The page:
Post-game Reactions

I’ve already written about how the C’s maintained their high level of offense from 2008 through last season even though they attempted more than 200 fewer three-pointers. Contrary to conventional wisdom, taking three-pointers is generally a good thing for win totals. The long ball may let you down during a single game your team absolutely has to win, but over the full 82, it’s generally good to be in the upper half of the league in three-point attempts, as John Hollinger and others have shown. Even when the threes aren’t falling, the mere threat of them can open up the lane for penetration and inside shots.

So, yeah: Welcome, Sheed!

To review: The C’s actually improved a tick on offense last year by a) improving their overall shooting accuracy; b) shooting more corner three-pointers; c) making a higher percentage of their three-pointers than all but 11 single-season teams since 1980, when the league copied the ABA and introduced the triple.

You can expect that three-point percentage to go down this season. Law of averages and all. But you can also expect the team’s three-point attempts to go up, thanks mostly to the acquisition of Rasheed Wallace and the four threes per game he’s going to jack.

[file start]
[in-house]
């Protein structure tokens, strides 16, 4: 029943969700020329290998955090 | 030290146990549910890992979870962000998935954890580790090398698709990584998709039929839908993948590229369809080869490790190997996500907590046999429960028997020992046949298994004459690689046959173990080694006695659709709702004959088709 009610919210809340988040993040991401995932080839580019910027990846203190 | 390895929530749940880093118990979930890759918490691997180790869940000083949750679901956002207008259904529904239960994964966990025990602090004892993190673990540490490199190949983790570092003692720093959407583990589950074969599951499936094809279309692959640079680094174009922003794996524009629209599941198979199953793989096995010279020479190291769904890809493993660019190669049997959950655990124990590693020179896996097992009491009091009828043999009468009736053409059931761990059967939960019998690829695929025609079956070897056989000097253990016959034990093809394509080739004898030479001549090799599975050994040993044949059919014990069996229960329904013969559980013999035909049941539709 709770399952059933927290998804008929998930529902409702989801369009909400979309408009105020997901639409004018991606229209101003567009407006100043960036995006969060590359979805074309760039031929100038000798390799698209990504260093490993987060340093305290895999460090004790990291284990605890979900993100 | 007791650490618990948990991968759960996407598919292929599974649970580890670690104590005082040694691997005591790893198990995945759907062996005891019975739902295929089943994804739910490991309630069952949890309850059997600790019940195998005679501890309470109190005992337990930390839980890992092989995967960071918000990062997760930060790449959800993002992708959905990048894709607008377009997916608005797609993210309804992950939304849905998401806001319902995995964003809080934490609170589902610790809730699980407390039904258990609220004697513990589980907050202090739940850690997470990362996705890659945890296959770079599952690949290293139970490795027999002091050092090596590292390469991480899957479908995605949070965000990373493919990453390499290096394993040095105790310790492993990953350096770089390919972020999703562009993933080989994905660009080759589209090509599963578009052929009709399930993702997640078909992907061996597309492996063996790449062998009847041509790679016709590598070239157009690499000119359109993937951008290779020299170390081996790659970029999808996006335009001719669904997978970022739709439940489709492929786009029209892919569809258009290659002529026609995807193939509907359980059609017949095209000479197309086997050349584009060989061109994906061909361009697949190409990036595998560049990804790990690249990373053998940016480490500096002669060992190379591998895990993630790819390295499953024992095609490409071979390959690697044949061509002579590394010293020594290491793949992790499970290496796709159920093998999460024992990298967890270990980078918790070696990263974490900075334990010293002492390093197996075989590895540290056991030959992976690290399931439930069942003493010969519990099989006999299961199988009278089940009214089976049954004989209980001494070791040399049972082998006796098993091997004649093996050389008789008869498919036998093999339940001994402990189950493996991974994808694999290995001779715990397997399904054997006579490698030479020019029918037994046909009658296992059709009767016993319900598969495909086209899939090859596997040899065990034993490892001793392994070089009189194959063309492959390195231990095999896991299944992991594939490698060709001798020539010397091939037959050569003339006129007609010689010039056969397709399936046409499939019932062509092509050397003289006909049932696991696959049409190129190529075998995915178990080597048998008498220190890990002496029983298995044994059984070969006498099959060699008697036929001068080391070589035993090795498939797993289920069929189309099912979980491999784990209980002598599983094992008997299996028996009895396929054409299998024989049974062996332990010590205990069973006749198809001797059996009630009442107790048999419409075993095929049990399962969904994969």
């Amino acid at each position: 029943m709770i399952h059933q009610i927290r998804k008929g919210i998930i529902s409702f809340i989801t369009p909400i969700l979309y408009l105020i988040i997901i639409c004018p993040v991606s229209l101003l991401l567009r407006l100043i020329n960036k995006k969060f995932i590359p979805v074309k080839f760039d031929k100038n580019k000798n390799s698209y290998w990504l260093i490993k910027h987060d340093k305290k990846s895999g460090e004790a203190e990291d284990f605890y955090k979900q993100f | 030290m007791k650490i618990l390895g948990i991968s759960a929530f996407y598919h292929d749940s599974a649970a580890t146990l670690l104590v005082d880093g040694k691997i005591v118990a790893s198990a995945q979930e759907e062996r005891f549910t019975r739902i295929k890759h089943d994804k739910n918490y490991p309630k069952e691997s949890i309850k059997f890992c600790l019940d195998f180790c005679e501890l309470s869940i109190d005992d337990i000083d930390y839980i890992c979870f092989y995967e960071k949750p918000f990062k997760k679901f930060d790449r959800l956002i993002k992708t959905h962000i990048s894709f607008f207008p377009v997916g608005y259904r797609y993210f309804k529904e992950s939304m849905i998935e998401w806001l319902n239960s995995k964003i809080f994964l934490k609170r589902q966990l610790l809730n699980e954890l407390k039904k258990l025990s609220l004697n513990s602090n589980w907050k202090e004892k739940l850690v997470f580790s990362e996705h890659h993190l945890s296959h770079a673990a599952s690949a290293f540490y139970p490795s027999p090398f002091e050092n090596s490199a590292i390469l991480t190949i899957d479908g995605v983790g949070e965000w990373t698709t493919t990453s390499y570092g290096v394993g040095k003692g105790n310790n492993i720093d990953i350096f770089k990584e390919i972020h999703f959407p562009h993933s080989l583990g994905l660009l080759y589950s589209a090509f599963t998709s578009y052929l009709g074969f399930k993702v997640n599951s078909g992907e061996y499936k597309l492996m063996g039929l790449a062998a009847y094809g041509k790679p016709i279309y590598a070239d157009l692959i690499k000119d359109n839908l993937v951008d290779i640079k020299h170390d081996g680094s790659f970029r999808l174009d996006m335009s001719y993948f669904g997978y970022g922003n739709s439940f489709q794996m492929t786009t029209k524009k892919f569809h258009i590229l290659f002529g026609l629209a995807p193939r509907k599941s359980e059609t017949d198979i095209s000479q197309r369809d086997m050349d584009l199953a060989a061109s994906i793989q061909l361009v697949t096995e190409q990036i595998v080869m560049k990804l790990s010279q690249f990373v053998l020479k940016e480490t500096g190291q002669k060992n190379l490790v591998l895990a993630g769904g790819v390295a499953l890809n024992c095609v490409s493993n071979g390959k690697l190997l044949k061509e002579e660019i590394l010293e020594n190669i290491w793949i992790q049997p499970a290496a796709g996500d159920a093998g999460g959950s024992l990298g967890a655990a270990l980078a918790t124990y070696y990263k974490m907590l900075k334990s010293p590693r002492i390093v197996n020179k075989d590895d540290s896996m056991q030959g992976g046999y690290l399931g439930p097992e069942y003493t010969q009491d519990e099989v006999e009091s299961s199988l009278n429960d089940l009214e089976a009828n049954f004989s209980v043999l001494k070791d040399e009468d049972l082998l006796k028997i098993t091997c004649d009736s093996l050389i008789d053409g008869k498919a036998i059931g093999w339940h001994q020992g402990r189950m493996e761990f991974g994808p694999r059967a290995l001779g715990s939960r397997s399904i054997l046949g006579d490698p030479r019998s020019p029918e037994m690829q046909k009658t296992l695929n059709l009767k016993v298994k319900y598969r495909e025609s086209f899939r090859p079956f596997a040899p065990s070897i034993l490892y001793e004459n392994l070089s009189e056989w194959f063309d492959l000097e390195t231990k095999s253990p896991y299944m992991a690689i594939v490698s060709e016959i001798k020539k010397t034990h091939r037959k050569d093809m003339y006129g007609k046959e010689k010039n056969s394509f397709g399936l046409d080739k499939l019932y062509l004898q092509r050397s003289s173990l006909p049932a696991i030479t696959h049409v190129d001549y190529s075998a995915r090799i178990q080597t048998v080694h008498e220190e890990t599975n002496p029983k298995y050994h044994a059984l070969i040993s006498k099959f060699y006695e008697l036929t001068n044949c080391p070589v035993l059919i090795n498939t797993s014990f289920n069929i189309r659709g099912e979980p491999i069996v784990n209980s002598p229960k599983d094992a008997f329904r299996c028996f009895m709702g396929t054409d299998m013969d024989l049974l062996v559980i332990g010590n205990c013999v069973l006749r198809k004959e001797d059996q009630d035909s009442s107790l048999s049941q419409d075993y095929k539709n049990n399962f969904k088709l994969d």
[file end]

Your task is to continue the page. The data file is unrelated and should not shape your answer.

Math geniuses and computer programmers are still figuring out how strongly three-point attempts correlate with winning. But the early returns suggest the correlation is strong and getting stronger.

Here’s my totally unscientific and elementary contribution: I looked at team shot distributions to find out the records of teams that took a lot or a little of three type of shots: three-pointers, two-point jumpers and inside shots. For each of those shot types, I calculated the total winning percentages of the 10 teams that attempted that highest number of that particular shot type and did the same for the 10 teams that attempted the fewest. All data from this page onĀ 82games.

Here are the results:


Ten that took the most: 474-376 (.557 winning %)

Ten that took the fewest*: 365-455 (.445 winning %)

*This group included the C’s, who ranked 21st in the NBA in three-point attempts.


Ten that took the most: 355-465 (.432 winning %)

Ten that took the least: 421-399 (.513 winning %)


Ten that took the most: 447-373 (.545 winning %)

Ten that took the least: 434-386 (.529 winning %)

Again, this is meant to be a fun post. It is not meant to be the sort of through study that would satisfy the 7th grade science teacher who taught me the scientific method in 1990 while I fruitlessly checked out girls. It’s a small sample size (one season), it doesn’t look at free throws, it’s not adjusted for pace and it doesn’t break down the three shot types into more specific (and thus more meaningful) shot categories.